A Conversation for The Birth of the Book: From Roll to Codex

Modern Rolls

Post 1

Phoenician Trader

The English Parliament used rolls for all of its bills until quite recently - the 1850s. Each roll would be passed between the houses and amended and rewritten and eventually, signed off by the Monarch. The big tower of the Houses of Parliament (the Victoria Tower) is actually a huge fireproof vault and contains all of the Acts all the way back to Henry VII.

The logest roll is over a quarter of a mile long.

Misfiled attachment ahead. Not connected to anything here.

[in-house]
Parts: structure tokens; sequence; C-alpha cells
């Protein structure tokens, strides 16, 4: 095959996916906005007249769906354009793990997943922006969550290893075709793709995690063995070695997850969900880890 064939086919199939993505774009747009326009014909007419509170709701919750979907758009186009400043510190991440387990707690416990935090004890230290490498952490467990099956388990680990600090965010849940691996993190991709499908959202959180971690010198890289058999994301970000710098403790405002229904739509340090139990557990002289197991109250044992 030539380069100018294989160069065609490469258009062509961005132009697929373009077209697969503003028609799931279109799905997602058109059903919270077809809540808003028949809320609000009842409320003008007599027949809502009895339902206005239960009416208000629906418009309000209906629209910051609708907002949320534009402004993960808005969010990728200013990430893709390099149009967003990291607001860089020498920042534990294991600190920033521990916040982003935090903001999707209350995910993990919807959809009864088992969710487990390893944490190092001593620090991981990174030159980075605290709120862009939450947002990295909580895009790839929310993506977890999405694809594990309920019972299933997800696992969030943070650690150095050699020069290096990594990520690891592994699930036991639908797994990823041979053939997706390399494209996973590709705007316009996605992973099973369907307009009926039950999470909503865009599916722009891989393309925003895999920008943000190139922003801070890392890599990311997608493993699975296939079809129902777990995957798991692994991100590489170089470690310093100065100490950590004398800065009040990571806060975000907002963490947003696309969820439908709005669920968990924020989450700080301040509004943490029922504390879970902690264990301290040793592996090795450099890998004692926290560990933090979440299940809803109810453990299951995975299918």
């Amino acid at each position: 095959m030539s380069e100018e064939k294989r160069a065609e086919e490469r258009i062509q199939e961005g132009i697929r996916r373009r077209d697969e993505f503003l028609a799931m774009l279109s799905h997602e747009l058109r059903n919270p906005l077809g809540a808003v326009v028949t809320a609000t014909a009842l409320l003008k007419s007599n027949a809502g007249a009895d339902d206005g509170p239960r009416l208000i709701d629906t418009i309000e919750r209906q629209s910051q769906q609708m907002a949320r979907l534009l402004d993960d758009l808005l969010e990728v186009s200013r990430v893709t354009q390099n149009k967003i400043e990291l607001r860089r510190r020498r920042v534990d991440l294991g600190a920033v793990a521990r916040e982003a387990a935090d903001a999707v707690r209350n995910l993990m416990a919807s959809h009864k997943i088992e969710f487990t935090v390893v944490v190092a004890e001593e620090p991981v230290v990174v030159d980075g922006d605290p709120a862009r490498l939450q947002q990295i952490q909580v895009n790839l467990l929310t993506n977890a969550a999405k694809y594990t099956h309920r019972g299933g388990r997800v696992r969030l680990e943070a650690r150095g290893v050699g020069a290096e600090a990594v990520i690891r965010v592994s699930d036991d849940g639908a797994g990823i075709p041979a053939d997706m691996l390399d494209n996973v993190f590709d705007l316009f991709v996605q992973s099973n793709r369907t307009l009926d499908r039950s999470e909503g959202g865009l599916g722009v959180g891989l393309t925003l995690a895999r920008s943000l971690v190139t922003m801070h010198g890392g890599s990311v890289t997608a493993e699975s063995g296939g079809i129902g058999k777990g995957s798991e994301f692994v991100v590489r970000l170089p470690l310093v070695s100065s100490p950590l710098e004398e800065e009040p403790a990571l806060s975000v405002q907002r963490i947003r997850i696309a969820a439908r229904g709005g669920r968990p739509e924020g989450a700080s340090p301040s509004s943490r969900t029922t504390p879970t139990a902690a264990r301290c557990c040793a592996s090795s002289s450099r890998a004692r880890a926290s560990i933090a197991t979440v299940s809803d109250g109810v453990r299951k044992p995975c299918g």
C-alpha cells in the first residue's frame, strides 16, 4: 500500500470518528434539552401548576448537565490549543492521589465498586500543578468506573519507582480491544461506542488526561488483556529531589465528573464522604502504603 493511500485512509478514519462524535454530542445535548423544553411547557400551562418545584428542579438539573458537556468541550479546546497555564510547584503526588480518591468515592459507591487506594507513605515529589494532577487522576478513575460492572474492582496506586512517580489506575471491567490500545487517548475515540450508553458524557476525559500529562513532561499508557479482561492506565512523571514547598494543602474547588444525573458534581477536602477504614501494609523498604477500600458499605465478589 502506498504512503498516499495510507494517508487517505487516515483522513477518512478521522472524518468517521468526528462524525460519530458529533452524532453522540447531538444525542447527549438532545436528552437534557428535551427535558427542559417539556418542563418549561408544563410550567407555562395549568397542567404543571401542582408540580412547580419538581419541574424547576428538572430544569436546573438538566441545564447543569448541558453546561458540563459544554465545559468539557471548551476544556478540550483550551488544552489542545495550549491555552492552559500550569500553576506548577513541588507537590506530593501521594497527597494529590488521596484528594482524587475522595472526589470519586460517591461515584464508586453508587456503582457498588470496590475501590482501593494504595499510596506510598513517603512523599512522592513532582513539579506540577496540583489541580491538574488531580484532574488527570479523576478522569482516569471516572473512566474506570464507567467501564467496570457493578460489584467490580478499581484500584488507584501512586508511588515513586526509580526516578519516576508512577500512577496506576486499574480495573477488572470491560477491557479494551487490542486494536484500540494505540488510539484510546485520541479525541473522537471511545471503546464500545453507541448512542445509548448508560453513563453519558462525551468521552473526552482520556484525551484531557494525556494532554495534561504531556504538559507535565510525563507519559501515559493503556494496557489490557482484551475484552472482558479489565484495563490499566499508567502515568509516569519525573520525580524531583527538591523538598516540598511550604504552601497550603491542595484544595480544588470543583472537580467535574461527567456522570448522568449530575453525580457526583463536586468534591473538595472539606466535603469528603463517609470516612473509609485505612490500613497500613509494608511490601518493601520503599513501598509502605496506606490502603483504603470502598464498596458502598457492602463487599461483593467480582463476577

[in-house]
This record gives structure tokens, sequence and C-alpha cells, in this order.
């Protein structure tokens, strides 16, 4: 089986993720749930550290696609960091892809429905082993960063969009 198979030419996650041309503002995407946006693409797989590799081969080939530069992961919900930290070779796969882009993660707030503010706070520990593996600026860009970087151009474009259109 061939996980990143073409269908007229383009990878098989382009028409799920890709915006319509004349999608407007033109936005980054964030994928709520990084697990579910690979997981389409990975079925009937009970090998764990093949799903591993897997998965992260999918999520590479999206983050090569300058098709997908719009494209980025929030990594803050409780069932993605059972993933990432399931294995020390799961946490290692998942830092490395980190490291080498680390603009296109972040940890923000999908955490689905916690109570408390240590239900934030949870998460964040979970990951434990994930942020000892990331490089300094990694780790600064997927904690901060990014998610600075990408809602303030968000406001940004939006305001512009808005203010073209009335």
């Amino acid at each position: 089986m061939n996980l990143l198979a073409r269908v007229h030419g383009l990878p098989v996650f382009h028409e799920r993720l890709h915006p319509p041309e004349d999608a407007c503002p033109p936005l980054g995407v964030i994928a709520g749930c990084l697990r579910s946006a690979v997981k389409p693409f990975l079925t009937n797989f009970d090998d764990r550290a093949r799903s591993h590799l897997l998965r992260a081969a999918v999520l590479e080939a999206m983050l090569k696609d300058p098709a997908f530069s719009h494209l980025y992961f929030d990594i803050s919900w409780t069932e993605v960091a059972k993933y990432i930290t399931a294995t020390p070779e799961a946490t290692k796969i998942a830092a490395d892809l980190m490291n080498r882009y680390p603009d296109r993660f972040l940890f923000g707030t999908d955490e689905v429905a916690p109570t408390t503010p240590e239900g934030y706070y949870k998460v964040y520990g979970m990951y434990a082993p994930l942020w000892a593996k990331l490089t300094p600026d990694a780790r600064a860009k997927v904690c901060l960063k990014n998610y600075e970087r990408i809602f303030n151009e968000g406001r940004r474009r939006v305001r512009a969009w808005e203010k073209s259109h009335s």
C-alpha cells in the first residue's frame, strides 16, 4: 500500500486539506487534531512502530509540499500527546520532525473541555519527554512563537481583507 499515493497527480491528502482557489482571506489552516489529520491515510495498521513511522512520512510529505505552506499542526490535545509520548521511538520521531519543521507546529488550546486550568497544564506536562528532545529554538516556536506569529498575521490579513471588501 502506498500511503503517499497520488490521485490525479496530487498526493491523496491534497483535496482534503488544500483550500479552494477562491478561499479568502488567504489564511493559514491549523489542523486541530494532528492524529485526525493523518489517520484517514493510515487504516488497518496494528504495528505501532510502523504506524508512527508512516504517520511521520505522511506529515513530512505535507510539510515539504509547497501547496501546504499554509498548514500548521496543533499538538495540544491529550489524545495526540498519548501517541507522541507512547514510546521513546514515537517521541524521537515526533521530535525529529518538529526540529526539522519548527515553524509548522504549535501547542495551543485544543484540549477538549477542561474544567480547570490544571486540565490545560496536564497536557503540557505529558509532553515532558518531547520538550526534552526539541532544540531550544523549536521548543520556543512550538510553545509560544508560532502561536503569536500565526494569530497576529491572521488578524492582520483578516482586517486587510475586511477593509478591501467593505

The switch to Codicies, made somewhat later than the rest of the Christian West, has made the archivists' jobs much easier.

It costs about £15,000 to prepare the Appropriations Bill for her Majesty each year as a codex. This is somewhat cheaper than if it were a roll. The Appropriations Bill allows Her Majesty to tax money from her loyal subjects to pay for schools, kidney machines and wars - it does tend to be quite complicated and long.

smiley - lighthouse

Modern Rolls

Post 2


smiley - wow Thanks for that!

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